- Traditional oil paints and mediums can be added to the new oils in small amounts of up to 20%-30% and still retain water mixability. Small amounts of traditional oil color can be added to these new paints without effecting the color or consistency.
- The new pigments blend and mix extremely well.
- When the new oils are mixed with water, it may at times appear somewhat cloudy until the water evaporates.
- The fast drying mediums allow for plenty of time for blending but still make over-painting easier and faster.
- Luminous, transparent glazes can be made by using the water-mixable mediums. Rich, opaque darks are easy to achieve.
- Water-mixable linseed oil medium makes the new oil more transparent.
- A loaded brush of traditional oils spreads much farther than a brush loaded with water soluble oils. This does not affect the look of the finished piece, only the actual painting process.
- Water-mixable paints produce fresh, bright, strong color. It is easier to avoid making ‘muddy’ color.
- The new oils are easier to clean up.
- Those with limited or no experience with traditional oils adjust to water-mixable oils more quickly.
- Depending on how thick you paint, the water-mixable oils retain their elasticity and workability for up to 48 hours.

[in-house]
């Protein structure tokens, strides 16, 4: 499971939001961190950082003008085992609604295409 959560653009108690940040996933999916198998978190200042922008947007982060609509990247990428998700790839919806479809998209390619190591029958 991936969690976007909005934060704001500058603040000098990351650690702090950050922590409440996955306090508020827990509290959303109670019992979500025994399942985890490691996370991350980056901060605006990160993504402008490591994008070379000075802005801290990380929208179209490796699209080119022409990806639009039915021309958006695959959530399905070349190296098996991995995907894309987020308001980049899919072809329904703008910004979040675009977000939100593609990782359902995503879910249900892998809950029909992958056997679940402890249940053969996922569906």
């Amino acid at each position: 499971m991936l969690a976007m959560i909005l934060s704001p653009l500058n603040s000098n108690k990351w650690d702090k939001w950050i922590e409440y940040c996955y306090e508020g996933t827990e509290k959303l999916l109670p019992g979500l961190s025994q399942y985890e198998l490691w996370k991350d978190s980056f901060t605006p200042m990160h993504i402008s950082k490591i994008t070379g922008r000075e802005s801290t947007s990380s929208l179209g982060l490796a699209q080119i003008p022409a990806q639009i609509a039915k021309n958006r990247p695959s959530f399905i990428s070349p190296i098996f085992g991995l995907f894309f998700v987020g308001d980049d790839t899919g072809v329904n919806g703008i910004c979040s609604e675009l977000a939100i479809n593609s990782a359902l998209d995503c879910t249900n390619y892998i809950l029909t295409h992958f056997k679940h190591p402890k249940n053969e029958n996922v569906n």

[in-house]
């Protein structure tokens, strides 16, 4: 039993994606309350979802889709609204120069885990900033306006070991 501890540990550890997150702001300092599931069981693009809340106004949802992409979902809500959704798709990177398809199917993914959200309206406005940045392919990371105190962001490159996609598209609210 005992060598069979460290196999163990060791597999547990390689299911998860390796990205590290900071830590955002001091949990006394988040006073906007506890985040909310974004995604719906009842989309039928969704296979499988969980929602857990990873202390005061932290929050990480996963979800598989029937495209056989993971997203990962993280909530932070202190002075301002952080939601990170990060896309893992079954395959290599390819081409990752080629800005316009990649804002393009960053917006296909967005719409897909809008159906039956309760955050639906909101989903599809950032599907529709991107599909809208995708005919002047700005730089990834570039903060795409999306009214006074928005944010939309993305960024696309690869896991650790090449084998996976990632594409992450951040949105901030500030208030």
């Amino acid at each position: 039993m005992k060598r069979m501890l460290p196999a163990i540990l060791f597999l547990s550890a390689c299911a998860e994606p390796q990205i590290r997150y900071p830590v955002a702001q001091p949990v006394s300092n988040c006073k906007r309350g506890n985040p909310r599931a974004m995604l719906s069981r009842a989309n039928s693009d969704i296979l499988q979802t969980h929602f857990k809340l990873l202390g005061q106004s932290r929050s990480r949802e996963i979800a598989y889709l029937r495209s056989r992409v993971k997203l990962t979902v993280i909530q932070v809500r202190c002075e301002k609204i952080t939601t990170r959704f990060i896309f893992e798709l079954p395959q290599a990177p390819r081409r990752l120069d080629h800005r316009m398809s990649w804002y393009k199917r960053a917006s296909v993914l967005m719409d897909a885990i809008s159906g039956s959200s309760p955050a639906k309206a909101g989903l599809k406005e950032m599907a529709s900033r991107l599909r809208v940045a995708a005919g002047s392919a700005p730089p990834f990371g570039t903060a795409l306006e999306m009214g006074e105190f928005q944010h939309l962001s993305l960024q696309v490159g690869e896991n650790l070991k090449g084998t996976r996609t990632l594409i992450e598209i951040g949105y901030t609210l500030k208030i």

- The new oils lack of the glossy appearance of traditional oils, but a final varnish is a quick way to replicate the luster of traditional oils.
- Take care when drying your freshly painted new oil or traditional oil paintings. Avoid dark or moist areas to prevent darkening or yellowing that is caused by the linseed oil.
- Water-mixable oil paints are perfect for travel, especially on airplanes. Many airlines restrict traditional and flammable solvents on commercial flights. Eliminating the need for harsh solvents makes water-mixable oils easy to pack for painting on location whether by car, plane or horseback.
- The plein air painter can keep paint on the palette for long periods of time without the paint drying out.
- I use watermixable oils during my art travels. I paint on linen panels by Multimedia Art Board or on canvas sheets which are light and easy for travel. In the past, I have also used 300lb watercolor paper with two coats of gesso, or Arches Oil Paper.
- Acrylic gesso should be used as the starting ground for watermixable paints to ensure proper adhesion. For studio works, I prefer to paint on linen panels, canvas panels or handmade hardboard panels for a smooth and rigid support.